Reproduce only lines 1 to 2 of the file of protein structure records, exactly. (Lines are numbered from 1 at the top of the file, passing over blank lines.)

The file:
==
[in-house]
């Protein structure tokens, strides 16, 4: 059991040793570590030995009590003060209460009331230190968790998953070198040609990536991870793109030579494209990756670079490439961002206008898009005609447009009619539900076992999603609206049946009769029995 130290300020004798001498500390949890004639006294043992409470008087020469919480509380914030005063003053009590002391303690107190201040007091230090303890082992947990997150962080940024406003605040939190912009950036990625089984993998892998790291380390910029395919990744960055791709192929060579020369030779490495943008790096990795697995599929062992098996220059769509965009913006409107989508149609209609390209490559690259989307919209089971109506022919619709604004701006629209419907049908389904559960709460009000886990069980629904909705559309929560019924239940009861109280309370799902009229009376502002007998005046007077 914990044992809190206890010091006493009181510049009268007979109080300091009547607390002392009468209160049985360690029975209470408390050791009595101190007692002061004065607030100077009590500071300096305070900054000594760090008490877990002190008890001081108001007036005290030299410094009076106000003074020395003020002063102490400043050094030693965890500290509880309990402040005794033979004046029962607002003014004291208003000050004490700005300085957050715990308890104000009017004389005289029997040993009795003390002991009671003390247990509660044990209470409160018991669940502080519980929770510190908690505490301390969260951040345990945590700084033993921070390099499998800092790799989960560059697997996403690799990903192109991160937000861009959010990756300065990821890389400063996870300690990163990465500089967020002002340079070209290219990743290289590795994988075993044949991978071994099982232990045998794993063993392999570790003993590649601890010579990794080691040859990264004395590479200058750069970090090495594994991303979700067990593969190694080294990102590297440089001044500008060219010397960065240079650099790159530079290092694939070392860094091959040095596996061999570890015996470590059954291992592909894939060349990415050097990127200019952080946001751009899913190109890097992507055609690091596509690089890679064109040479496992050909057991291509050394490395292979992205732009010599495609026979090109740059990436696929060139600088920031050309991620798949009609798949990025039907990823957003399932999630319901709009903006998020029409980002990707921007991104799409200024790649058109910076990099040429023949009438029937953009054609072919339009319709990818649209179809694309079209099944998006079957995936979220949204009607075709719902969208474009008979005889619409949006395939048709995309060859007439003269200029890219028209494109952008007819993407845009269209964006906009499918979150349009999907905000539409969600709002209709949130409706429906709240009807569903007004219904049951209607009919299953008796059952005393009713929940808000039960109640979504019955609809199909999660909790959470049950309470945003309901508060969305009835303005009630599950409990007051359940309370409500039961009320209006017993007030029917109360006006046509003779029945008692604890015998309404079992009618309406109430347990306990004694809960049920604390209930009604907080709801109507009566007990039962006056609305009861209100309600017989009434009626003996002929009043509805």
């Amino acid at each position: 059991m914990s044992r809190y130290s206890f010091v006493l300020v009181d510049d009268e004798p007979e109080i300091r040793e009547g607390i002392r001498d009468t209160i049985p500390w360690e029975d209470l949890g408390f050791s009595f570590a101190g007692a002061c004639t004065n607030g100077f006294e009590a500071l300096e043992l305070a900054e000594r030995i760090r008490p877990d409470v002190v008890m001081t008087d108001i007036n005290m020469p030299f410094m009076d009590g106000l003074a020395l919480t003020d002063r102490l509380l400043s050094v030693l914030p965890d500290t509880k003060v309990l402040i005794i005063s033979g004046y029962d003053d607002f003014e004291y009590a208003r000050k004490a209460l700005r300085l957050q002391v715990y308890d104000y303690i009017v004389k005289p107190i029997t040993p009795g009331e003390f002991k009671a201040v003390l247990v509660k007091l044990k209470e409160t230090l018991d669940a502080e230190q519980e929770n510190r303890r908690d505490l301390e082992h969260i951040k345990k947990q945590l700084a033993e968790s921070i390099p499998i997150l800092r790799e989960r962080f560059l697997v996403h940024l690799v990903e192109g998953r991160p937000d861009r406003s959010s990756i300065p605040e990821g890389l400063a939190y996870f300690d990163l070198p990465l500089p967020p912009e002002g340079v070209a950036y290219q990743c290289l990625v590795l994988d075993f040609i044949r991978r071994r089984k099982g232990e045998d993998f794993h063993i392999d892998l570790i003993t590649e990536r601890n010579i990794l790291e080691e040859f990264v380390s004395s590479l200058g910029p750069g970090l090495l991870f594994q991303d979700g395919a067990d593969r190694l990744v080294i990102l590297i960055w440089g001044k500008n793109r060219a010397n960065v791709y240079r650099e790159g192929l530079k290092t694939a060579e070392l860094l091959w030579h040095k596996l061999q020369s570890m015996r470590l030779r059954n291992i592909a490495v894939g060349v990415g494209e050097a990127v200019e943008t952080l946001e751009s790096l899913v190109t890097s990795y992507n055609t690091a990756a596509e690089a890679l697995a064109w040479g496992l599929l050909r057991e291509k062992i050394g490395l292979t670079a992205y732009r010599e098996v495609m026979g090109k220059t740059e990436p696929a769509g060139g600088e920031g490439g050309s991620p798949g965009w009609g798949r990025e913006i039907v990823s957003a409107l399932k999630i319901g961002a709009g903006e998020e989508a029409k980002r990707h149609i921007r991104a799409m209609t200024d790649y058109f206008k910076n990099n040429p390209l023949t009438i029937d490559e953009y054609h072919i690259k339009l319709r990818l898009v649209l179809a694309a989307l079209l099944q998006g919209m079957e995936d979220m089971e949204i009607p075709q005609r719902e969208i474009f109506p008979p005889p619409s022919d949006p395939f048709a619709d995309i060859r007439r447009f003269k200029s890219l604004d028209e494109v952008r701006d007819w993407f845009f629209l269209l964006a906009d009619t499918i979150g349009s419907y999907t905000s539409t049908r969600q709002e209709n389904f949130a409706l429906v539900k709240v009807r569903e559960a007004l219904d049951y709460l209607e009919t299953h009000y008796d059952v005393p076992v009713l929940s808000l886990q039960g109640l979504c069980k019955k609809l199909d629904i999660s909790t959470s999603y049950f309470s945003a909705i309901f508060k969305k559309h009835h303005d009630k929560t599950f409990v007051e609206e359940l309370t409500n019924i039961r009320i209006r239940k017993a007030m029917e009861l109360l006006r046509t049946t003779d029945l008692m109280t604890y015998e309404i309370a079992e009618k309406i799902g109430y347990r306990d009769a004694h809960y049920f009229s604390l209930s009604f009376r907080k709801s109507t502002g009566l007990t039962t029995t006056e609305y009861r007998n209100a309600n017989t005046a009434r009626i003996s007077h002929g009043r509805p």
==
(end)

[in-house]
């Protein structure tokens, strides 16, 4: 059991040793570590030995009590003060209460009331230190968790998953070198040609990536991870793109030579494209990756670079490439961002206008898009005609447009009619539900076992999603609206049946009769029995 130290300020004798001498500390949890004639006294043992409470008087020469919480509380914030005063003053009590002391303690107190201040007091230090303890082992947990997150962080940024406003605040939190912009950036990625089984993998892998790291380390910029395919990744960055791709192929060579020369030779490495943008790096990795697995599929062992098996220059769509965009913006409107989508149609209609390209490559690259989307919209089971109506022919619709604004701006629209419907049908389904559960709460009000886990069980629904909705559309929560019924239940009861109280309370799902009229009376502002007998005046007077 914990044992809190206890010091006493009181510049009268007979109080300091009547607390002392009468209160049985360690029975209470408390050791009595101190007692002061004065607030100077009590500071300096305070900054000594760090008490877990002190008890001081108001007036005290030299410094009076106000003074020395003020002063102490400043050094030693965890500290509880309990402040005794033979004046029962607002003014004291208003000050004490700005300085957050715990308890104000009017004389005289029997040993009795003390002991009671003390247990509660044990209470409160018991669940502080519980929770510190908690505490301390969260951040345990945590700084033993921070390099499998800092790799989960560059697997996403690799990903192109991160937000861009959010990756300065990821890389400063996870300690990163990465500089967020002002340079070209290219990743290289590795994988075993044949991978071994099982232990045998794993063993392999570790003993590649601890010579990794080691040859990264004395590479200058750069970090090495594994991303979700067990593969190694080294990102590297440089001044500008060219010397960065240079650099790159530079290092694939070392860094091959040095596996061999570890015996470590059954291992592909894939060349990415050097990127200019952080946001751009899913190109890097992507055609690091596509690089890679064109040479496992050909057991291509050394490395292979992205732009010599495609026979090109740059990436696929060139600088920031050309991620798949009609798949990025039907990823957003399932999630319901709009903006998020029409980002990707921007991104799409200024790649058109910076990099040429023949009438029937953009054609072919339009319709990818649209179809694309079209099944998006079957995936979220949204009607075709719902969208474009008979005889619409949006395939048709995309060859007439003269200029890219028209494109952008007819993407845009269209964006906009499918979150349009999907905000539409969600709002209709949130409706429906709240009807569903007004219904049951209607009919299953008796059952005393009713929940808000039960109640979504019955609809199909999660909790959470049950309470945003309901508060969305009835303005009630599950409990007051359940309370409500039961009320209006017993007030029917109360006006046509003779029945008692604890015998309404079992009618309406109430347990306990004694809960049920604390209930009604907080709801109507009566007990039962006056609305009861209100309600017989009434009626003996002929009043509805």